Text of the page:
cover image Billy the Kid: A Novel

Billy the Kid: A Novel

Theodore Taylor, . . Harcourt, $17 (208pp) ISBN 978-0-15-204930-0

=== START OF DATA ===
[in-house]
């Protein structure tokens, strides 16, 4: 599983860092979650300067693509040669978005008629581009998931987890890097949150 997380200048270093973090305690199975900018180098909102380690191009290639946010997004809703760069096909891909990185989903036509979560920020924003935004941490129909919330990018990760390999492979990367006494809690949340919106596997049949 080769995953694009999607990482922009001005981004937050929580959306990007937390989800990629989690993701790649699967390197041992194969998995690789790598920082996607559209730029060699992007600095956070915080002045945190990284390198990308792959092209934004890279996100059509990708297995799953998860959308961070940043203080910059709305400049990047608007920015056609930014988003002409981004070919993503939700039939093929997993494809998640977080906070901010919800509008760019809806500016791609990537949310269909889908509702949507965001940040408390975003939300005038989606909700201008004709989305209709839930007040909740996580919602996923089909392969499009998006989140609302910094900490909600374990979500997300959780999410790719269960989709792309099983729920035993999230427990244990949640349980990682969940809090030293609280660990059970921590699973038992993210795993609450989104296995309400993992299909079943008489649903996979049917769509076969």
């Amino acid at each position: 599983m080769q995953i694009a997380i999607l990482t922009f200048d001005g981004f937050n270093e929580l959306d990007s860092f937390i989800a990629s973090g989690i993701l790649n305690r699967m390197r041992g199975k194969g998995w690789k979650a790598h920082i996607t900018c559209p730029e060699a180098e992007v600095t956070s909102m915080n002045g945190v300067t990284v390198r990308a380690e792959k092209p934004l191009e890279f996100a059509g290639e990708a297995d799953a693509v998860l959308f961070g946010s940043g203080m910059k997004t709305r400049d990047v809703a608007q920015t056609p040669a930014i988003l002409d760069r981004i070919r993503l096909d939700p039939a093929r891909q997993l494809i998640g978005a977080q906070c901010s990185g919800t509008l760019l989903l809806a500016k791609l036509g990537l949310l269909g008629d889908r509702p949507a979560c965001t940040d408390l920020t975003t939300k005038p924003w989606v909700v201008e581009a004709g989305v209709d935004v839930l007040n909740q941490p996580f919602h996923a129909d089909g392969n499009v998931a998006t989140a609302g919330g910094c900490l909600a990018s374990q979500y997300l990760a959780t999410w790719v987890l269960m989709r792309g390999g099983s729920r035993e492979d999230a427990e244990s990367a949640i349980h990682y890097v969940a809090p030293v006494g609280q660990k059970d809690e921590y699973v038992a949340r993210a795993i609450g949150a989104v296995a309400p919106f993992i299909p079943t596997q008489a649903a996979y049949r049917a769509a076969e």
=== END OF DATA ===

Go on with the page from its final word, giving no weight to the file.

Taylor's (The Cay ) sure-footed tale casts the legendary outlaw in a positive light, presenting him as a likable, gutsy gunslinger. In Arizona Territory in 1881, 19-year-old Billy Bonney is down on his luck—and down to his last dollars. A cagey fellow arrives in town with his two sons, identifying himself as Art Smith. After seeing Billy's accurate and quick shot, Smith offers him a job—helping them rob a train. The kid accepts, viewing it as the only way for him "to make his own grab at a future." Billy contrasts his life to that of his cousin and best friend, Willie, who is married to the smart and sassy yet "refined" Kate (on whom Billy himself was and still is sweet) and owns a sprawling ranch. The Smiths and Billy pull off the heist and escape with a bundle of loot. But one of the passengers recognizes Billy and reports him to the recently elected sheriff—Willie. This sets the scene for ample psychological and physical drama, which Taylor builds smoothly as Willie sets out to track down Billy. Adding further tension to the hunt is Art Smith's resolve to find Billy (who doublecrossed Smith), and Willie's nemesis, who's angling for the sheriff's job. Readers will hang on anxiously and eagerly as the plot gallops to a satisfying if sad showdown. Taylor smoothly fuses solid storytelling with the stuff of legend. Ages 12-up. (June)